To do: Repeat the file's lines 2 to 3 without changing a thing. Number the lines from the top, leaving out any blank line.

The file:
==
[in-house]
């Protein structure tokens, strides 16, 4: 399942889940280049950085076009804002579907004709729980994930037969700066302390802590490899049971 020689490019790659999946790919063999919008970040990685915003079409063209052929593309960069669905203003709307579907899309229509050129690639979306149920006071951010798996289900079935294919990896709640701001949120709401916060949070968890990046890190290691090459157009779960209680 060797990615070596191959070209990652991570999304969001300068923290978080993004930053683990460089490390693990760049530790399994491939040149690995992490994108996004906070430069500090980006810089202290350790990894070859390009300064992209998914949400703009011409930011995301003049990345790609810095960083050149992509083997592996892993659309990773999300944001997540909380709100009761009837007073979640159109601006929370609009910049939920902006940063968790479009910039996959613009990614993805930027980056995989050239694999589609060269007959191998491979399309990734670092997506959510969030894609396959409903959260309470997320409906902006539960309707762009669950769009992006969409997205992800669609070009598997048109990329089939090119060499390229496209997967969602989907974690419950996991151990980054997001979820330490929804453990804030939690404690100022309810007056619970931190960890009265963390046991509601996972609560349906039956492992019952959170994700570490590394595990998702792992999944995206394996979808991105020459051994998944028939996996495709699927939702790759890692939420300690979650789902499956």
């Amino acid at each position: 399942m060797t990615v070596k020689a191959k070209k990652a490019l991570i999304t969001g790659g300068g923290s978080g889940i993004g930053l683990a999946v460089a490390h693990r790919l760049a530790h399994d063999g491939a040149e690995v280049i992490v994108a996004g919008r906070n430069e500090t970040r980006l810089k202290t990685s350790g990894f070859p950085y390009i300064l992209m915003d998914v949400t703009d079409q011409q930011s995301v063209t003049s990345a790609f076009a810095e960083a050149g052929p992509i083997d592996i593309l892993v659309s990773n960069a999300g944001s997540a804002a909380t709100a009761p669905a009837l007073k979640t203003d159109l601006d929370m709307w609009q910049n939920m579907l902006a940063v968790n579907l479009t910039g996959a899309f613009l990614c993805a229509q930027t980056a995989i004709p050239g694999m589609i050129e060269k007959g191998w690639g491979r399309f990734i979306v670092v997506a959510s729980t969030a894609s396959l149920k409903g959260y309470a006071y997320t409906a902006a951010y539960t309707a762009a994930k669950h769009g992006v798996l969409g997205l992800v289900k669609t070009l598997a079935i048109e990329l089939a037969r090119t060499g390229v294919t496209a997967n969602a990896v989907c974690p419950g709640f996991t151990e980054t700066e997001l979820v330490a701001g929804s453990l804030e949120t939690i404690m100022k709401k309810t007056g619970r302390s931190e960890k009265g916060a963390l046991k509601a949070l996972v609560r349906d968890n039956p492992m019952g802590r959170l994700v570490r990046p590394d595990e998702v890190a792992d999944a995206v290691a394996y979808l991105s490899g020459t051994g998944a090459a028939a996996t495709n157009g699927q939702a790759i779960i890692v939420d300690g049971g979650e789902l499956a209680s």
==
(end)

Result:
């Protein structure tokens, strides 16, 4: 399942889940280049950085076009804002579907004709729980994930037969700066302390802590490899049971 020689490019790659999946790919063999919008970040990685915003079409063209052929593309960069669905203003709307579907899309229509050129690639979306149920006071951010798996289900079935294919990896709640701001949120709401916060949070968890990046890190290691090459157009779960209680 060797990615070596191959070209990652991570999304969001300068923290978080993004930053683990460089490390693990760049530790399994491939040149690995992490994108996004906070430069500090980006810089202290350790990894070859390009300064992209998914949400703009011409930011995301003049990345790609810095960083050149992509083997592996892993659309990773999300944001997540909380709100009761009837007073979640159109601006929370609009910049939920902006940063968790479009910039996959613009990614993805930027980056995989050239694999589609060269007959191998491979399309990734670092997506959510969030894609396959409903959260309470997320409906902006539960309707762009669950769009992006969409997205992800669609070009598997048109990329089939090119060499390229496209997967969602989907974690419950996991151990980054997001979820330490929804453990804030939690404690100022309810007056619970931190960890009265963390046991509601996972609560349906039956492992019952959170994700570490590394595990998702792992999944995206394996979808991105020459051994998944028939996996495709699927939702790759890692939420300690979650789902499956």
């Amino acid at each position: 399942m060797t990615v070596k020689a191959k070209k990652a490019l991570i999304t969001g790659g300068g923290s978080g889940i993004g930053l683990a999946v460089a490390h693990r790919l760049a530790h399994d063999g491939a040149e690995v280049i992490v994108a996004g919008r906070n430069e500090t970040r980006l810089k202290t990685s350790g990894f070859p950085y390009i300064l992209m915003d998914v949400t703009d079409q011409q930011s995301v063209t003049s990345a790609f076009a810095e960083a050149g052929p992509i083997d592996i593309l892993v659309s990773n960069a999300g944001s997540a804002a909380t709100a009761p669905a009837l007073k979640t203003d159109l601006d929370m709307w609009q910049n939920m579907l902006a940063v968790n579907l479009t910039g996959a899309f613009l990614c993805a229509q930027t980056a995989i004709p050239g694999m589609i050129e060269k007959g191998w690639g491979r399309f990734i979306v670092v997506a959510s729980t969030a894609s396959l149920k409903g959260y309470a006071y997320t409906a902006a951010y539960t309707a762009a994930k669950h769009g992006v798996l969409g997205l992800v289900k669609t070009l598997a079935i048109e990329l089939a037969r090119t060499g390229v294919t496209a997967n969602a990896v989907c974690p419950g709640f996991t151990e980054t700066e997001l979820v330490a701001g929804s453990l804030e949120t939690i404690m100022k709401k309810t007056g619970r302390s931190e960890k009265g916060a963390l046991k509601a949070l996972v609560r349906d968890n039956p492992m019952g802590r959170l994700v570490r990046p590394d595990e998702v890190a792992d999944a995206v290691a394996y979808l991105s490899g020459t051994g998944a090459a028939a996996t495709n157009g699927q939702a790759i779960i890692v939420d300690g049971g979650e789902l499956a209680s």